Mrs. Cupcakes and I just returned from Lebanon, CT, where we attended a historical tour of Trumbull Cemetery. Trumbull Cemetery is important in local, regional, and even national history, but I wanted to go for another, selfish reason.

A few years back, I ran across a web site that one of my relatives put together that demonstrates that she can trace her ancestry back to the Mayflower, which means that I can, as well. Not to get big-headed about it, but it is pretty cool to be able to trace family lineage back that far, Mayflower or not.

Upon my recent rememberance of her site, I started checking to see if anyone had settled in CT, and there was a listing for one Obadiah Wheeler, who died "sometime after 1718" in Lebanon, CT. There is no death certificate, specific location, etc., but what remains are several gravestones that were carved by Obadiah, "The finest craftsman of the early inland rural carvers of eastern Connecticut". Now, I am not a direct decendent, but by my calculations, Obadiah was my great-great-great-great-great-great-great-great-uncle, as I am decended from his brother, Joseph Wheeler, of the MA Wheelers. Well, SOME of the MA Wheelers, anyway.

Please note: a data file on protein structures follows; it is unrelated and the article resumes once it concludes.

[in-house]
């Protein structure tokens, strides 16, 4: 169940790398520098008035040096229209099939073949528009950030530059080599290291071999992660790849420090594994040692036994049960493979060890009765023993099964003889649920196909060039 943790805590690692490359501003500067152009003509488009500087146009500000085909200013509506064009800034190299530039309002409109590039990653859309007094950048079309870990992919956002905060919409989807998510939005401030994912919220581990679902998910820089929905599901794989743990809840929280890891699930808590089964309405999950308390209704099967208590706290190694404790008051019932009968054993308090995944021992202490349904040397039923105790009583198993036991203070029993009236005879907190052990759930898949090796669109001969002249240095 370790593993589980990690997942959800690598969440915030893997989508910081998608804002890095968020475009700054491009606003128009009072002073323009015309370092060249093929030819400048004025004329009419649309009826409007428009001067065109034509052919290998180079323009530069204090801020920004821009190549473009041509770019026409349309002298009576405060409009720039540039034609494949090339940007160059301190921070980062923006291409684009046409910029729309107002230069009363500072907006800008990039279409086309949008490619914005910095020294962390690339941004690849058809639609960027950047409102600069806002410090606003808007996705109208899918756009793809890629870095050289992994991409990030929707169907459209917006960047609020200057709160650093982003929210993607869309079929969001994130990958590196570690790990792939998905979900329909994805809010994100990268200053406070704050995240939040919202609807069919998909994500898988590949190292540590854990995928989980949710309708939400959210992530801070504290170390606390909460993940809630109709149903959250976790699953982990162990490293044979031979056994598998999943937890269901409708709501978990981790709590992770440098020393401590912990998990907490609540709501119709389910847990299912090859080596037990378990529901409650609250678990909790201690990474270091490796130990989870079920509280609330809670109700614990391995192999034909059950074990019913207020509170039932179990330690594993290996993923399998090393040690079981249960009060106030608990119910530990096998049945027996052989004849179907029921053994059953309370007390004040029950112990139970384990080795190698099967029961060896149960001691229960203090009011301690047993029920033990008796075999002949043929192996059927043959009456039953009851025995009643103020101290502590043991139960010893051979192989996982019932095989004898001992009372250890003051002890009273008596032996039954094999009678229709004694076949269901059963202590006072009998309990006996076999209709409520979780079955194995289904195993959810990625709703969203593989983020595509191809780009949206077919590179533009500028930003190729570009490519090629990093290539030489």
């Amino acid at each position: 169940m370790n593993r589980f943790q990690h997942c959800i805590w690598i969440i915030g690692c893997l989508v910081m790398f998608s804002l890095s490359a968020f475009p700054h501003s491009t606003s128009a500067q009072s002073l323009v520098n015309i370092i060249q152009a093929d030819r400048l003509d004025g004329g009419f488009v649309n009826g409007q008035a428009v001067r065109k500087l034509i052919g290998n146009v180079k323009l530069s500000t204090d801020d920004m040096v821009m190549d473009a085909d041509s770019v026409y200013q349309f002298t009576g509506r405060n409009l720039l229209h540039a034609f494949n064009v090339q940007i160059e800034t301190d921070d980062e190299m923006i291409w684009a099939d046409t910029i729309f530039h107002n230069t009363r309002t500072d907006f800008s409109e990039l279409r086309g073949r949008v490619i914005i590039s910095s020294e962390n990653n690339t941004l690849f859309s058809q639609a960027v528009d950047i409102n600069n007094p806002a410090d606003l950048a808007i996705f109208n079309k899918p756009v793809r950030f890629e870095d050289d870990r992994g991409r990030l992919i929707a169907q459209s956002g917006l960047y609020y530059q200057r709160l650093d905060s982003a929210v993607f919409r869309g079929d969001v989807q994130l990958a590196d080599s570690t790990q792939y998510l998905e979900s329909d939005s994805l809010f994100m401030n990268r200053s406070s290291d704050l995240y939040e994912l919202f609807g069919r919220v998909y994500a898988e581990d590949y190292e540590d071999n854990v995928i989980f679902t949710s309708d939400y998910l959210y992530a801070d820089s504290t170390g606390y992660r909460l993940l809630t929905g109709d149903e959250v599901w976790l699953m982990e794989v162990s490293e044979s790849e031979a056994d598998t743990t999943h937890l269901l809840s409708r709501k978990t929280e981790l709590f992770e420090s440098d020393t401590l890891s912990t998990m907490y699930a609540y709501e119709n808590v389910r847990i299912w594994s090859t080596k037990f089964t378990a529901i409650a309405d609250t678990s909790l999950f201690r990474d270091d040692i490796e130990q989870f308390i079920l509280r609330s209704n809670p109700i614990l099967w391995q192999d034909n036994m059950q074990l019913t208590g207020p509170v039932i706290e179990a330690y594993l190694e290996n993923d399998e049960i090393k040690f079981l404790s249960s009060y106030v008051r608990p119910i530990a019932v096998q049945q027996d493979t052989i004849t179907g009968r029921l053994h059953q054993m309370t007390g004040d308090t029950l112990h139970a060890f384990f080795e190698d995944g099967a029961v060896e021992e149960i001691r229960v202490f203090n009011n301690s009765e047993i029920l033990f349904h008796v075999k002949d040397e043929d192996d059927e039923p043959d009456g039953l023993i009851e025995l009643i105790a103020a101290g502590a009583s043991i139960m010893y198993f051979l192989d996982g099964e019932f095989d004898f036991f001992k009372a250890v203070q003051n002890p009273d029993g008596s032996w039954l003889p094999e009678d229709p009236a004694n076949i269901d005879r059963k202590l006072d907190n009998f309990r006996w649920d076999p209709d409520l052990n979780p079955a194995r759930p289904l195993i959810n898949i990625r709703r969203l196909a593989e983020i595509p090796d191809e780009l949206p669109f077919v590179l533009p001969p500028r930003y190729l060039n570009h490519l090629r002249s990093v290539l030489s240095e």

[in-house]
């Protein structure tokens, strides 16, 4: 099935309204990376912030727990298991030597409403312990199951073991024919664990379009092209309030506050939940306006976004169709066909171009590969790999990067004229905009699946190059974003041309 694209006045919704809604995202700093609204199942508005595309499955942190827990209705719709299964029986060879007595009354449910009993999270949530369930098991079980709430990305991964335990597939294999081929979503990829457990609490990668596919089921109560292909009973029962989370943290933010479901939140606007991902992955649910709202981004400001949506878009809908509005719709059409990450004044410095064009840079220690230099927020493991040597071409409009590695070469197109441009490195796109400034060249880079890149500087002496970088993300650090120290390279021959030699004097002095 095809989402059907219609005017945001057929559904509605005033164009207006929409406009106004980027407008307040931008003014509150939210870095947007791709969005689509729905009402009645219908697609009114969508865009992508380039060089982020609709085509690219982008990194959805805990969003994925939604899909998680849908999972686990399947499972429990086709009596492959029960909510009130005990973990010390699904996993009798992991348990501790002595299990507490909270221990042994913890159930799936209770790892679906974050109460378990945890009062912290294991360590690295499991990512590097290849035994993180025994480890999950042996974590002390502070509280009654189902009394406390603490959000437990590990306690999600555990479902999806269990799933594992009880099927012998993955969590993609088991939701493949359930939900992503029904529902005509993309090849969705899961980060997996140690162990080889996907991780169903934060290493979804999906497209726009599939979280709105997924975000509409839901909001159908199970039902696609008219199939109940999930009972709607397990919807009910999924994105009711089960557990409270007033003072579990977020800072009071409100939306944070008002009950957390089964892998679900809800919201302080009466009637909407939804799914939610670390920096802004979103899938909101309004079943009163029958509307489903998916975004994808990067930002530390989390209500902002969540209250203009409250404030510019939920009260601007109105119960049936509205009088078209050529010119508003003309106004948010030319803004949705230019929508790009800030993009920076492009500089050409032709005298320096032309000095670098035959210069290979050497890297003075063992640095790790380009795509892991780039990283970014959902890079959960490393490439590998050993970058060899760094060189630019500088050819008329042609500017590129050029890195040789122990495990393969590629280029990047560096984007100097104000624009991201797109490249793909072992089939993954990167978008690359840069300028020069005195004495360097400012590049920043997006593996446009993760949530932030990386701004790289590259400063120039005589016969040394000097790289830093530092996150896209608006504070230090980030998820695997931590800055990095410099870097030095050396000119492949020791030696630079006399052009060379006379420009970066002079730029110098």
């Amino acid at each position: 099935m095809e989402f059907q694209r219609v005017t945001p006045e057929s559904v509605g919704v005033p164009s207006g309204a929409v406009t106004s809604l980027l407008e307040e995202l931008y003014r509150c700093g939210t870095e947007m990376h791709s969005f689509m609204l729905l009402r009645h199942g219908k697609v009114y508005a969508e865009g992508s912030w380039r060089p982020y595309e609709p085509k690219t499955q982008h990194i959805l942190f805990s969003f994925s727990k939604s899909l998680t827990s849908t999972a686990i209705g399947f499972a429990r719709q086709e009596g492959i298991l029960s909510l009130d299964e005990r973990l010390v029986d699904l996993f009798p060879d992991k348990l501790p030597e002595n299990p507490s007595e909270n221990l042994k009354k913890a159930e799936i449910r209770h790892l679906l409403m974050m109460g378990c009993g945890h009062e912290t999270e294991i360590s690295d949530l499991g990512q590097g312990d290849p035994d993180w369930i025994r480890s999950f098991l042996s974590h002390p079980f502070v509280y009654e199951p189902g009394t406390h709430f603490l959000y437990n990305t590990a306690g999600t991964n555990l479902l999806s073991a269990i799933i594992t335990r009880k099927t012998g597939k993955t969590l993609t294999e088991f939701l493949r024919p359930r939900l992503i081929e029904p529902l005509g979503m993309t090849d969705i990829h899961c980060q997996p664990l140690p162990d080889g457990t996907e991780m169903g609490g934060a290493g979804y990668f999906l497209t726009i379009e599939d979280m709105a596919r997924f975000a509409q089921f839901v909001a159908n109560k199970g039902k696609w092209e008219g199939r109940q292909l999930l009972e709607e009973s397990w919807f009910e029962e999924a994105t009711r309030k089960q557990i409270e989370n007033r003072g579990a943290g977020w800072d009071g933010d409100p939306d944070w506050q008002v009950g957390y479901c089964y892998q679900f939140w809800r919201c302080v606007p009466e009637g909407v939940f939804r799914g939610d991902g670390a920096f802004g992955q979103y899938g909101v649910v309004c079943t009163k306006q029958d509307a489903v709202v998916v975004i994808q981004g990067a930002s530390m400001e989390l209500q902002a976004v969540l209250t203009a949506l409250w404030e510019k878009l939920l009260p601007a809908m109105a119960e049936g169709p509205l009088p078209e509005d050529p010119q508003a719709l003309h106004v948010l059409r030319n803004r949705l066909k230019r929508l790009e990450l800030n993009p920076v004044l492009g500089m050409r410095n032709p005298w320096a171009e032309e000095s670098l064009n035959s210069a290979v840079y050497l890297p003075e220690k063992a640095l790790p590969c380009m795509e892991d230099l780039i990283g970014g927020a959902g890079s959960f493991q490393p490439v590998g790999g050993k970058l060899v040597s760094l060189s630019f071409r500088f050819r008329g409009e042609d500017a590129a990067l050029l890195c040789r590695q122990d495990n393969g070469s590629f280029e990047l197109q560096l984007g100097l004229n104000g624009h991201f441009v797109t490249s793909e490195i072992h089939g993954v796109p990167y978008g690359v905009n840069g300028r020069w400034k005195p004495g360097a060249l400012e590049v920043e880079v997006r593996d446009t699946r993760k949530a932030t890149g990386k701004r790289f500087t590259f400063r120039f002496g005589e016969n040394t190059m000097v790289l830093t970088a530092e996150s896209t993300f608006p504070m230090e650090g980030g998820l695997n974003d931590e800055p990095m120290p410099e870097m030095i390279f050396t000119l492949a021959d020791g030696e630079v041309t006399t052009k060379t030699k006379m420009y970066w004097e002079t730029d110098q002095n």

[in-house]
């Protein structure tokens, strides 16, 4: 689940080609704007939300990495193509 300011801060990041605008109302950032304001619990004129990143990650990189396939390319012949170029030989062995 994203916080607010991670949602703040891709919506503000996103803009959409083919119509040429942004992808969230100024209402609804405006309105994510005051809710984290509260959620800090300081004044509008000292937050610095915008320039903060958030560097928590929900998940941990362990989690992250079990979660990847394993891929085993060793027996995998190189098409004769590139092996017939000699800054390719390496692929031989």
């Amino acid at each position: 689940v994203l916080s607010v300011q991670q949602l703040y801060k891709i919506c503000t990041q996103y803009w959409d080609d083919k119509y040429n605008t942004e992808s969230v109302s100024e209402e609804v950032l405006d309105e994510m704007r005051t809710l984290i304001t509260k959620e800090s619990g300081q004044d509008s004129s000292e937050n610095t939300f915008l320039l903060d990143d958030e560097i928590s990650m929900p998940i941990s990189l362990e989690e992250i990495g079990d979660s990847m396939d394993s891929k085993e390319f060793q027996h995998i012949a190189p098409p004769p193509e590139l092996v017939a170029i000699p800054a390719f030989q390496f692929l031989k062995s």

So, after I found out about Obadiah's Lebanon connection, I Googled him, of course, and up came this little news blurb about how the Lebanon Historical Society was giving a tour of the Trumbull Cemetery, with an "above ground" expert to talk about the stones, and a "below ground" expert to talk about the permanent residents. Today, Sunday, May 7th, 2006. And I found out about him on Tuesday. Serendipity.

iPhoto is currently chewing through the photos of the tour, and spitting them up to flickr as I write this. Fun, fun, fun!


Post a Comment

Links to this post:

Create a Link

<< Home